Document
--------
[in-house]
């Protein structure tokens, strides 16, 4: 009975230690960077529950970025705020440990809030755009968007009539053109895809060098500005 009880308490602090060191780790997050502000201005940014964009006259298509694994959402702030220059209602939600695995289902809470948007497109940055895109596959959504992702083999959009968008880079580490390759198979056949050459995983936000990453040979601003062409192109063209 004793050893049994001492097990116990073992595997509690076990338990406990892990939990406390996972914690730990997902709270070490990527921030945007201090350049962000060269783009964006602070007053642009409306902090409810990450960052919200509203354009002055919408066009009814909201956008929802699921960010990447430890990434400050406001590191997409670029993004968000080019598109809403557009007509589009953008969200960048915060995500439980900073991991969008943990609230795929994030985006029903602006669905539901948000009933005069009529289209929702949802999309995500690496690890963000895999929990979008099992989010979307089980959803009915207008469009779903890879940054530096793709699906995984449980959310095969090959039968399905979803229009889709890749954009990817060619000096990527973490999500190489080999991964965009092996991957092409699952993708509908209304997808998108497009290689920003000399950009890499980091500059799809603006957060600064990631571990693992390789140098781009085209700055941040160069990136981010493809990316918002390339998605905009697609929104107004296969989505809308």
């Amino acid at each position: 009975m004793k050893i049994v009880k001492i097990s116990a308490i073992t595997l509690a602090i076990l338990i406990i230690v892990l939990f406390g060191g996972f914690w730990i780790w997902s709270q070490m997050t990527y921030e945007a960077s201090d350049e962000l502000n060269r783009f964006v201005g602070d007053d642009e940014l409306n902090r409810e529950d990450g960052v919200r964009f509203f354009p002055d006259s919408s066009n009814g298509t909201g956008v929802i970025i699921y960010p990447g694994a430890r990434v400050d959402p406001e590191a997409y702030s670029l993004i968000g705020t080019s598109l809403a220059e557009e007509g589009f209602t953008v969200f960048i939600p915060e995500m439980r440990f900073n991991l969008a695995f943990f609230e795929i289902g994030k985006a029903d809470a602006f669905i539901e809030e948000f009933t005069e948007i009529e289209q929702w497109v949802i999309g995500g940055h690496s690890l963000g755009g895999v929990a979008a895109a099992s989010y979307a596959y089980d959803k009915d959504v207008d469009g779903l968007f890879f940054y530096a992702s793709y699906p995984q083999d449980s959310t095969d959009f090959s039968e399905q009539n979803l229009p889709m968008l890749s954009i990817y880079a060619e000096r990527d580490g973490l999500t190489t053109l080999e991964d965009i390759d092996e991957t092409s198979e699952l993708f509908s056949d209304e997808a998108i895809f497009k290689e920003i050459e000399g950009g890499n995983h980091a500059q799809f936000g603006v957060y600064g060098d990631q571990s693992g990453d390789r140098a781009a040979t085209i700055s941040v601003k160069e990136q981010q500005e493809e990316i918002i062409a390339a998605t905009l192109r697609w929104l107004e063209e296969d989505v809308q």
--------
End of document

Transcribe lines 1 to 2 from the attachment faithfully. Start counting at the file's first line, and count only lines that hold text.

[in-house]
């Protein structure tokens, strides 16, 4: 009975230690960077529950970025705020440990809030755009968007009539053109895809060098500005 009880308490602090060191780790997050502000201005940014964009006259298509694994959402702030220059209602939600695995289902809470948007497109940055895109596959959504992702083999959009968008880079580490390759198979056949050459995983936000990453040979601003062409192109063209 004793050893049994001492097990116990073992595997509690076990338990406990892990939990406390996972914690730990997902709270070490990527921030945007201090350049962000060269783009964006602070007053642009409306902090409810990450960052919200509203354009002055919408066009009814909201956008929802699921960010990447430890990434400050406001590191997409670029993004968000080019598109809403557009007509589009953008969200960048915060995500439980900073991991969008943990609230795929994030985006029903602006669905539901948000009933005069009529289209929702949802999309995500690496690890963000895999929990979008099992989010979307089980959803009915207008469009779903890879940054530096793709699906995984449980959310095969090959039968399905979803229009889709890749954009990817060619000096990527973490999500190489080999991964965009092996991957092409699952993708509908209304997808998108497009290689920003000399950009890499980091500059799809603006957060600064990631571990693992390789140098781009085209700055941040160069990136981010493809990316918002390339998605905009697609929104107004296969989505809308």